# import for timestamps
import time

all_ages = [23, 45, 10, 56, 32]

# dictionary object for MongoDB document
doc_body = {
"timestamp" : time.time(), # returns float of epoch time
"median age" : sum(all_ages)/len(all_ages)

print (doc_body)
# should return: {'timestamp': 1559047217.7718751, 'median age': 33.2}

Screenshot of Python IDLE

Add the date and time in Python when you insert MongoDB documents

  • Python’s PyMongo library’s method returns the current date and time in a datetime object when you insert a MongoDB document. Digits for the month, day, year, even seconds and microseconds can be returned if you like.
# import datetime for date fields
from datetime import datetime
datetime_now = # pass this to a MongoDB doc
print ("datetime_now:", datetime_now)
print ("type datetime_now:", type(datetime_now))
  • Here’s an example of what a successful result looks like:
datetime_now: 2019-05-28 07:03:54.145193
type datetime_now: <class 'datetime.datetime'="'datetime.datetime'">
  • Next, the datetime_now object is ready to pass to MongoDB document’s Python dictionary. You can append the datetime_now object if it already exists.
doc_body.update( {"date" : datetime_now} )
print ("ndocument body:", doc_body)

# make the API call to insert and return a result
result = col.insert_one(doc_body)
print ("nresult _id:", result.inserted_id)

Insert the HTTP Message Body data into a MongoDB collection

  • You can insert the HTTP Message Body string as a document into the MongoDB collection.

Use json.loads() in Python to handle the message data in the HTTP request

  • There’s more you can pass to a Python dictionary. Let’s say, for example, you want to insert a document and you make a POST request to do that. Then, you can pass it to a Python dictionary.
# simulate an HTTP message body string POSTed from the client-side
http_json_string = '''{
"new hires": [
{"name": "Wyman Leo", "age": "58", "sex": "male", "accounts": "wyman_leo", "join_date": "2008-09-19 16:51:54"},
{"name": "Romeo Armco", "age": "56", "sex": "male", "accounts": "romeo_armco", "join_date": "2017-07-17 20:31:38"}
  • The loads() method from thejson library in Python can make a Python dictionary out of the HTTP message string. After that, you can insert the dictionary object into a MongoDB collection.
# convert the HTTP message JSON string into a Python dictionary
import json
doc_body = json.loads(http_json_string)

# make the API call to insert the dictionary, and return a result
result = col.insert_one(doc_body)
print ("nresult _id:", result.inserted_id)


The PyMongo library has been updated. Insert MongoDB collection Python documents using the old Python 2 version method of insert() doesn’t work for Python 3.x versions. You’ll use the insert_one() method instead to insert into MongoDB collection PyMongo. If you forget and use the outdated insert) method, you’ll get aDepreciationWarning object returned. This tutorial explained how to insert MongoDB documents Python and insert into MongoDB collection PyMongo.

Just the Code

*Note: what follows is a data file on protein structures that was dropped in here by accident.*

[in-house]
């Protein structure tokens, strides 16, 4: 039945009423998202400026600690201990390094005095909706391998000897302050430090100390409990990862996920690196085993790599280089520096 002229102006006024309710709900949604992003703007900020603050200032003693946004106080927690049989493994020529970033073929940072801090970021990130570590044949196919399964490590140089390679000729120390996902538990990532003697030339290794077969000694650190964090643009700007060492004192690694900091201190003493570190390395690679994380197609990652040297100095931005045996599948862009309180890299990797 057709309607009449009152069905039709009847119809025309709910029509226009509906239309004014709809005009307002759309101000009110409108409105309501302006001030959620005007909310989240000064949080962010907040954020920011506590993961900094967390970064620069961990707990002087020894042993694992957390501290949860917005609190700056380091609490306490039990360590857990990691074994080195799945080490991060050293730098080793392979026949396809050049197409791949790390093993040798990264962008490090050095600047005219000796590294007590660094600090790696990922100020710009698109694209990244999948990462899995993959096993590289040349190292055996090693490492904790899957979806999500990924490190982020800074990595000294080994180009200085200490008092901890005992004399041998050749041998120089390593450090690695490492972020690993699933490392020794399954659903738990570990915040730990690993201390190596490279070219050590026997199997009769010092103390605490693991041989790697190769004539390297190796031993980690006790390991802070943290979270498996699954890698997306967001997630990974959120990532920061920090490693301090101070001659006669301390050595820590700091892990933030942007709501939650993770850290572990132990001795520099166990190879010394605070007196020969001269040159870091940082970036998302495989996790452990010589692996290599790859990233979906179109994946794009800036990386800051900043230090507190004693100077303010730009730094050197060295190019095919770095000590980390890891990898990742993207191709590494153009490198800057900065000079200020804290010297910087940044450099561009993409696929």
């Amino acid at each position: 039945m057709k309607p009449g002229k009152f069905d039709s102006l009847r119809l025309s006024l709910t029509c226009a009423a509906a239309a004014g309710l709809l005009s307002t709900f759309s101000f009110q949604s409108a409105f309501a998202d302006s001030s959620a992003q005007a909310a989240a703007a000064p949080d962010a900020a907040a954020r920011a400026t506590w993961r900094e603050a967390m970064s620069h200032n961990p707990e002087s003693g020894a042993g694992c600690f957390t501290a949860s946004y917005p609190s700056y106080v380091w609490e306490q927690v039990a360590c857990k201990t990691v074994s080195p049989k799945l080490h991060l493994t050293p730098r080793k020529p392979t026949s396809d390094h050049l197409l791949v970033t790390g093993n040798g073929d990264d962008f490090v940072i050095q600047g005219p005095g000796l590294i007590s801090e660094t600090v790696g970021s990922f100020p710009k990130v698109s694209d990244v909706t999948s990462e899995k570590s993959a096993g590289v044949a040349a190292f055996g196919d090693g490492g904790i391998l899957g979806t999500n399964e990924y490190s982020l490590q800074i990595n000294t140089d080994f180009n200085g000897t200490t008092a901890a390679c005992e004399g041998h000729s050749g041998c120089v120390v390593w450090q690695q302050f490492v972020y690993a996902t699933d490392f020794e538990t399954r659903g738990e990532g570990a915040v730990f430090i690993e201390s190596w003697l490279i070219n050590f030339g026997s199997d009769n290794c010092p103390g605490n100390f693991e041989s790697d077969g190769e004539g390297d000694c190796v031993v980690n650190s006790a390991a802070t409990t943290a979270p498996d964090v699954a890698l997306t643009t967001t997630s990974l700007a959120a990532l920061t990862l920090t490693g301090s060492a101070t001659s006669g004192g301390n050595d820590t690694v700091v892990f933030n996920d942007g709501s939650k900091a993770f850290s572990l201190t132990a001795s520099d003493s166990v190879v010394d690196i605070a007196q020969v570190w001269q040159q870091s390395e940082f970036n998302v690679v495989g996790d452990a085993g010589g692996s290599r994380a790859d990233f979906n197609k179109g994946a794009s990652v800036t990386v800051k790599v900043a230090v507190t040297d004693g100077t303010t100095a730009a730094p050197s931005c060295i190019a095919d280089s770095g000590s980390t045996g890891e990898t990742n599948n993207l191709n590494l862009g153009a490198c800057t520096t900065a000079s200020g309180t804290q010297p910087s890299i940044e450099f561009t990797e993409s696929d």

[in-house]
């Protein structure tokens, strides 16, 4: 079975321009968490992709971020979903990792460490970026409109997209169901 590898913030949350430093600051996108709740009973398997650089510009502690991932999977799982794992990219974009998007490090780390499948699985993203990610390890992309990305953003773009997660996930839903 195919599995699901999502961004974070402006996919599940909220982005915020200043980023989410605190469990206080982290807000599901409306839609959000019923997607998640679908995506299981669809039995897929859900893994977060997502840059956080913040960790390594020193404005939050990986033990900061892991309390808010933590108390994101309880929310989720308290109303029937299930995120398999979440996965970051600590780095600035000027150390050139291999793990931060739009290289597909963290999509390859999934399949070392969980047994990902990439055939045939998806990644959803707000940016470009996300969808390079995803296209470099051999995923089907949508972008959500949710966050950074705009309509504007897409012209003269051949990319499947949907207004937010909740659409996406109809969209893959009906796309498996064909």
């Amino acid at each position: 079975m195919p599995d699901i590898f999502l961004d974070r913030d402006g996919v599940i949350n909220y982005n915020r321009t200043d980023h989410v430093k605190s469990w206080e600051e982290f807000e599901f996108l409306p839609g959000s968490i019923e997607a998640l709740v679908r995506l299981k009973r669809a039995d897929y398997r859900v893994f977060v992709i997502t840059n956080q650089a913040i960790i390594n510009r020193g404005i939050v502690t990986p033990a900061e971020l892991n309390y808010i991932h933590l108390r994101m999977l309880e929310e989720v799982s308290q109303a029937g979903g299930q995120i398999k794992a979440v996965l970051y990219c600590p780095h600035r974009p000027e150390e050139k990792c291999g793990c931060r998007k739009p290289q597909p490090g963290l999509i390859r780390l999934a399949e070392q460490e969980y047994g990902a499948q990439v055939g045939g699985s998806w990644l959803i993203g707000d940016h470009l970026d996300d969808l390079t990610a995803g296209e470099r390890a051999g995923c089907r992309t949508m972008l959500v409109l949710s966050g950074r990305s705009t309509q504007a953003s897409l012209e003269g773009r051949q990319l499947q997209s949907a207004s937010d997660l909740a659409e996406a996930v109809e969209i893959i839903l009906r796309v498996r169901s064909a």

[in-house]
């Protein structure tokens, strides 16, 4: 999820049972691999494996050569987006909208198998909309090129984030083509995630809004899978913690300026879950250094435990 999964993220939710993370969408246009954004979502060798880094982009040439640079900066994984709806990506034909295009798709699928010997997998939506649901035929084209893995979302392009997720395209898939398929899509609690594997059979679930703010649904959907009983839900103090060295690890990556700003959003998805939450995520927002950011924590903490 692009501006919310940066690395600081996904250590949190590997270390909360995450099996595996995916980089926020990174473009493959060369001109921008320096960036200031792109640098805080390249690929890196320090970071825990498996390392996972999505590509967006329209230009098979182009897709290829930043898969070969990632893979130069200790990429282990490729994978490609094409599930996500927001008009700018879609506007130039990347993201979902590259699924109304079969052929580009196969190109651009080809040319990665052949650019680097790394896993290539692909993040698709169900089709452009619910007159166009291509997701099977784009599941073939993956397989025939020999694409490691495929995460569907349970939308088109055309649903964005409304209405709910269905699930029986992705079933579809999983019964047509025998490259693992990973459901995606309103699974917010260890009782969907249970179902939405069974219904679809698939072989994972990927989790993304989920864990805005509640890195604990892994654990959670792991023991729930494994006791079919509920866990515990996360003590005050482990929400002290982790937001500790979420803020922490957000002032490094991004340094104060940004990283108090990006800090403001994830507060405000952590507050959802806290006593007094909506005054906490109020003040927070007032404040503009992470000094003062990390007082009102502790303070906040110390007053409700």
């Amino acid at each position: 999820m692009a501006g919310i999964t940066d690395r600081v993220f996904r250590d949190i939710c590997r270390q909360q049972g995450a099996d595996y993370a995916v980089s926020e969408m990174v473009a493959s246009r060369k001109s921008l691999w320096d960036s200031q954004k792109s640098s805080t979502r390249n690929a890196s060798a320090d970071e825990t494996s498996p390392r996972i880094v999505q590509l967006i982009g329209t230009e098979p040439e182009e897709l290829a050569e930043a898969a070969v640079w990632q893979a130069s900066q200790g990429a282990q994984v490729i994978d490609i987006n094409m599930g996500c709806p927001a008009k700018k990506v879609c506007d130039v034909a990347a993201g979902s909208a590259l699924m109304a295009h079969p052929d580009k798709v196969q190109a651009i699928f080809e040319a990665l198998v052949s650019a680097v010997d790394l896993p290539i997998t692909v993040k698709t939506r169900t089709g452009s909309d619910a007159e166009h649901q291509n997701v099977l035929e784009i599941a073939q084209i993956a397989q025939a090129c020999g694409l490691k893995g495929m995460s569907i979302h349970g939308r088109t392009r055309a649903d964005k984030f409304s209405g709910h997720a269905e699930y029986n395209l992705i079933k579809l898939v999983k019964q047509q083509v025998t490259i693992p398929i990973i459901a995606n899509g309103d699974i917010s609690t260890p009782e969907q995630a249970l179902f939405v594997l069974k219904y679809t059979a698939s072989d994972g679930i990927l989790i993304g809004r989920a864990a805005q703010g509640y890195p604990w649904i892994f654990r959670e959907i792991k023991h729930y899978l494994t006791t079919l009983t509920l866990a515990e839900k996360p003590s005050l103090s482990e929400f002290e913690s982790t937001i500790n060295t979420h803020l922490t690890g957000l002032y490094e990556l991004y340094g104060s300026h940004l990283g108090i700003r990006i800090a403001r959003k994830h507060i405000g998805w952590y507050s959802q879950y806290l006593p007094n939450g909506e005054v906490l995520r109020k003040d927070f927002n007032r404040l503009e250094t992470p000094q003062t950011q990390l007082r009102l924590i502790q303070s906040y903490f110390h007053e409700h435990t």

Here’s the entire Python script to insert MongoDB documents Python and insert into Mongo DB collection PyMongo.

#!/usr/bin/env python3
#-*- coding: utf-8 -*-
from pymongo import MongoClient
from datetime import datetime
import time

mongo_client = MongoClient('mongodb://localhost:27017')
db = mongo_client.people
col = db.ages
print ("connected to MongoDB:", mongo_client["HOST"])

# data to pass into the Python dictionary object
all_ages = [23, 45, 10, 56, 32]
datetime_now = # pass this to a MongoDB doc
print ("datetime_now:", datetime_now)

# put the MongoDB document body together
doc_body = {
"timestamp" : time.time(), # returns float of epoch time
"median age" : sum(all_ages)/len(all_ages),
"date" : datetime_now

# update dictionary keys to add new
# fields for the MongoDB document body
doc_body.update( {"field int" : 1234} )
doc_body.update( {"field str" : "I am a string, yo!"} )

print ("ndocument body:", doc_body)
result = col.insert_one(doc_body)

# just print the result if using 2.x or older of PyMongo
print ("nresult _id:", result.inserted_id)

An id that’s alphanumeric is shown at the end of a script that calls to insert a MongoDB document.

  • Here’s an example of a successful terminal output.

Screenshot of a terminal running the Python script to insert a document into a MongoDB collection

MongoDB Compass Community GUI

  • In the MongoDB Compass GUI, go to the document’s database and collection. You should see the document in which you used Python to insert into PyMongo.
_id : 5ced3646d3c44562a22a19d4
timestamp : 1559049854.408565
median age : 33.2
date : 2019-05-28T08:24:14.408+00:00
field int : 1234
field str : "I am a string, yo!"

Screenshot of MongoDB Compass application getting a document after it was inserted using PyMongo in Python

Pilot the ObjectRocket platform free for 30 Days

It's easy to get started. Imagine the time you'll save by not worrying about database management. Let's do this!


Keep in the know!

Subscribe to our emails and we’ll let you know what’s going on at ObjectRocket. We hate spam and make it easy to unsubscribe.